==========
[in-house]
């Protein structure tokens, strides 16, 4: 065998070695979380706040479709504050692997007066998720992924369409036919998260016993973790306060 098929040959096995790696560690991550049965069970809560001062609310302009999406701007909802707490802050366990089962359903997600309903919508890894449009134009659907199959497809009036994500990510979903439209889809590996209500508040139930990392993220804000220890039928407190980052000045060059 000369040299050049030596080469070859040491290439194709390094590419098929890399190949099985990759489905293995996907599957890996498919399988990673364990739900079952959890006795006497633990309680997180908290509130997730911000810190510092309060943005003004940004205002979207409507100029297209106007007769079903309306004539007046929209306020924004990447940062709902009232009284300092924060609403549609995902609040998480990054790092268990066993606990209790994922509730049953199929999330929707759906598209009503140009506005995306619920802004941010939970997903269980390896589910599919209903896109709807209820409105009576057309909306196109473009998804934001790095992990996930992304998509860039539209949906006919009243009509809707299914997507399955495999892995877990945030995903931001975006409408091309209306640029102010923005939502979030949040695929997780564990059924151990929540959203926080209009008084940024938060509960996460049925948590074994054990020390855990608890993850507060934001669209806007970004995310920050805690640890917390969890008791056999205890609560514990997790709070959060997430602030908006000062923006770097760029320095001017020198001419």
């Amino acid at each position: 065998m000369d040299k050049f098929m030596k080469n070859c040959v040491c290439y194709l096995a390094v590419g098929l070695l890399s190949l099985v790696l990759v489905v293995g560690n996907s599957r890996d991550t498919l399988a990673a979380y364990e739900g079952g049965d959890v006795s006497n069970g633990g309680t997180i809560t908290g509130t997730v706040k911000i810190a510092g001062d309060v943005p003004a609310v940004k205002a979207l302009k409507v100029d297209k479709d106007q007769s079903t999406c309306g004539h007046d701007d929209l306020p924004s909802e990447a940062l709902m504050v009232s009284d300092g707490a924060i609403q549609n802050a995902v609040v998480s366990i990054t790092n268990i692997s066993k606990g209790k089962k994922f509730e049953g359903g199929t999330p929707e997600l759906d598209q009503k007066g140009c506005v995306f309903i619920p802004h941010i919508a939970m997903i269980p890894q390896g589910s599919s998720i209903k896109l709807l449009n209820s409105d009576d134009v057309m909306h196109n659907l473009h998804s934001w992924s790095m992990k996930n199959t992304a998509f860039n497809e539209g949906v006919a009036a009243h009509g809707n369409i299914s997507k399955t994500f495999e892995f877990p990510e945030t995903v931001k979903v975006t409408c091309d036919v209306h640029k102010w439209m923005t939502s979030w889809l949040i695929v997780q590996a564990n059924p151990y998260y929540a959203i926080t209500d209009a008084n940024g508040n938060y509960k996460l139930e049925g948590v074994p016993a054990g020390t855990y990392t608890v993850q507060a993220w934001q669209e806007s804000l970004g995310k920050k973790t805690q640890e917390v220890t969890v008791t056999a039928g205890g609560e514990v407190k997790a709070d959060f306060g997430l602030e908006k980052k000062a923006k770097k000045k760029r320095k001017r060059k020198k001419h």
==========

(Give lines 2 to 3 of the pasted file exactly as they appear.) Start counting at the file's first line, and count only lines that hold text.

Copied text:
């Protein structure tokens, strides 16, 4: 065998070695979380706040479709504050692997007066998720992924369409036919998260016993973790306060 098929040959096995790696560690991550049965069970809560001062609310302009999406701007909802707490802050366990089962359903997600309903919508890894449009134009659907199959497809009036994500990510979903439209889809590996209500508040139930990392993220804000220890039928407190980052000045060059 000369040299050049030596080469070859040491290439194709390094590419098929890399190949099985990759489905293995996907599957890996498919399988990673364990739900079952959890006795006497633990309680997180908290509130997730911000810190510092309060943005003004940004205002979207409507100029297209106007007769079903309306004539007046929209306020924004990447940062709902009232009284300092924060609403549609995902609040998480990054790092268990066993606990209790994922509730049953199929999330929707759906598209009503140009506005995306619920802004941010939970997903269980390896589910599919209903896109709807209820409105009576057309909306196109473009998804934001790095992990996930992304998509860039539209949906006919009243009509809707299914997507399955495999892995877990945030995903931001975006409408091309209306640029102010923005939502979030949040695929997780564990059924151990929540959203926080209009008084940024938060509960996460049925948590074994054990020390855990608890993850507060934001669209806007970004995310920050805690640890917390969890008791056999205890609560514990997790709070959060997430602030908006000062923006770097760029320095001017020198001419």
């Amino acid at each position: 065998m000369d040299k050049f098929m030596k080469n070859c040959v040491c290439y194709l096995a390094v590419g098929l070695l890399s190949l099985v790696l990759v489905v293995g560690n996907s599957r890996d991550t498919l399988a990673a979380y364990e739900g079952g049965d959890v006795s006497n069970g633990g309680t997180i809560t908290g509130t997730v706040k911000i810190a510092g001062d309060v943005p003004a609310v940004k205002a979207l302009k409507v100029d297209k479709d106007q007769s079903t999406c309306g004539h007046d701007d929209l306020p924004s909802e990447a940062l709902m504050v009232s009284d300092g707490a924060i609403q549609n802050a995902v609040v998480s366990i990054t790092n268990i692997s066993k606990g209790k089962k994922f509730e049953g359903g199929t999330p929707e997600l759906d598209q009503k007066g140009c506005v995306f309903i619920p802004h941010i919508a939970m997903i269980p890894q390896g589910s599919s998720i209903k896109l709807l449009n209820s409105d009576d134009v057309m909306h196109n659907l473009h998804s934001w992924s790095m992990k996930n199959t992304a998509f860039n497809e539209g949906v006919a009036a009243h009509g809707n369409i299914s997507k399955t994500f495999e892995f877990p990510e945030t995903v931001k979903v975006t409408c091309d036919v209306h640029k102010w439209m923005t939502s979030w889809l949040i695929v997780q590996a564990n059924p151990y998260y929540a959203i926080t209500d209009a008084n940024g508040n938060y509960k996460l139930e049925g948590v074994p016993a054990g020390t855990y990392t608890v993850q507060a993220w934001q669209e806007s804000l970004g995310k920050k973790t805690q640890e917390v220890t969890v008791t056999a039928g205890g609560e514990v407190k997790a709070d959060f306060g997430l602030e908006k980052k000062a923006k770097k000045k760029r320095k001017r060059k020198k001419h």